MPs take part in live-fire convoy training
March 13, 2003
TAEGU, South Korea — Even before the mock ambush, Army Spc. Larry Helmick knew he’d better brief his people on what voice commands and hand signals he’d be using.
Helmick is Charlie Team leader in 4th Platoon, 1st Squad, 552nd Military Police Company at Camp Hialeah in Pusan, South Korea.
His company was doing live-fire convoy training from Sunday through Wednesday among the brown hills of Su Song range near Pohang.
“Most of the weapons we have I’ve fired before, and I know how loud they are,” Helmick said.
“Before we went out, I briefed my team on what the commands were so they’d be listening for them, the hand-and-arm signals, ‘move left,’ ‘move right,’ ‘move back,’ so they’re staying in their lane and not crossing over into anybody else’s,” Helmick said.
Because convoy escort along main supply routes is a key part of the MPs’ wartime mission, especially in lower South Korea, convoy battle drills are emphasized, said Master Sgt. Anthony Streeter, company tactical operations sergeant.
The exercise drilled the MPs on how to respond to road ambush, how to fire at enemy troops in an open field using the MK-19 40 mm automatic grenade launcher and how to get a wounded MP off the field, Streeter said.
Helmick’s team practiced on a cold, gray Monday afternoon. In the scenario, as the unit’s humvees moved down a road, they came under hostile fire.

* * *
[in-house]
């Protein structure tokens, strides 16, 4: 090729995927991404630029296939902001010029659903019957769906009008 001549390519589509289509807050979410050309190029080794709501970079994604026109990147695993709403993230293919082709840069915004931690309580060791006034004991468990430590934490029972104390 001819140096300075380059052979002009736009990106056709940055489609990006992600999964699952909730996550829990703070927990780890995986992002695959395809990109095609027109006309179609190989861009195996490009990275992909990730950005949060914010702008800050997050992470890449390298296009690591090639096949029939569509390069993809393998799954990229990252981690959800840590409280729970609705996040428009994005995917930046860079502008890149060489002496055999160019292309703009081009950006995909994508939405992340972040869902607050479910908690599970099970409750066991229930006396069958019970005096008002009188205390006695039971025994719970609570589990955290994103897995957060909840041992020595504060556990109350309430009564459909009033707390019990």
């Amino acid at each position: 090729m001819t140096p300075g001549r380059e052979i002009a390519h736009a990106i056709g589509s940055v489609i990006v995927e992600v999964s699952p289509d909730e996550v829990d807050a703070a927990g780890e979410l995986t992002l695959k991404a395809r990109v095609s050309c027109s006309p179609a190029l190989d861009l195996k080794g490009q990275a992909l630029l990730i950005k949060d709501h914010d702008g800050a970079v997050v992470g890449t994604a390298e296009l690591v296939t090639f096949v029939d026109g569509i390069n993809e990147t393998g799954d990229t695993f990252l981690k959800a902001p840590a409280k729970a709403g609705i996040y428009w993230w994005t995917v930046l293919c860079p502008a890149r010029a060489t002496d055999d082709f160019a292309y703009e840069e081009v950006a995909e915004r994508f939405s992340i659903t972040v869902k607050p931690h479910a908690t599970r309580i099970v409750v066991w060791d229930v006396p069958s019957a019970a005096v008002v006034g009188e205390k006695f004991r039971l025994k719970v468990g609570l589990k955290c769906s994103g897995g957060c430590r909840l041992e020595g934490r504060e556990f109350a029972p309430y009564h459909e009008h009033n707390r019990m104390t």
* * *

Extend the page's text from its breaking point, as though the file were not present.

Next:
The MPs dashed from their humvees firing smoke canisters from vehicle-mounted launchers. With the smoke affording some concealment, they were to huddle a moment behind their humvees while their leader spelled out a quick counterattack plan, much like a quarterback in a fast-breaking football game.
Then, they were to form an assault line and charge the enemy, leapfrogging forward a team at a time, one team hitting the ground and laying down covering fire for the team that dashed forward, a few yards at a time.
“The most challenging part is the communication,” Helmick said, “yelling over the actual gunfire, making sure everybody stays on line, nobody gets too far out in front, making sure everybody’s on the same path, nobody’s going left or right.”
“It was tough,” said Pvt. Justin Fisher, a driver in Helmick’s team. “The weapons going off, it’s real loud, and you have trouble hearing. But if you stick to your plan of attack, it’s going to come out real good.”
Pfc. Park Hee-won, a Korean Army KATUSA soldier assigned to the U.S. Army, is an MK-19 gunner on Charlie Team.
His first chance to use the weapon in live-fire drill gave him a good workout in the methods of adjusting MK-19 fire at the driver’s direction. “I’m very happy,” he said, “because I learned many things from my first live-fire.”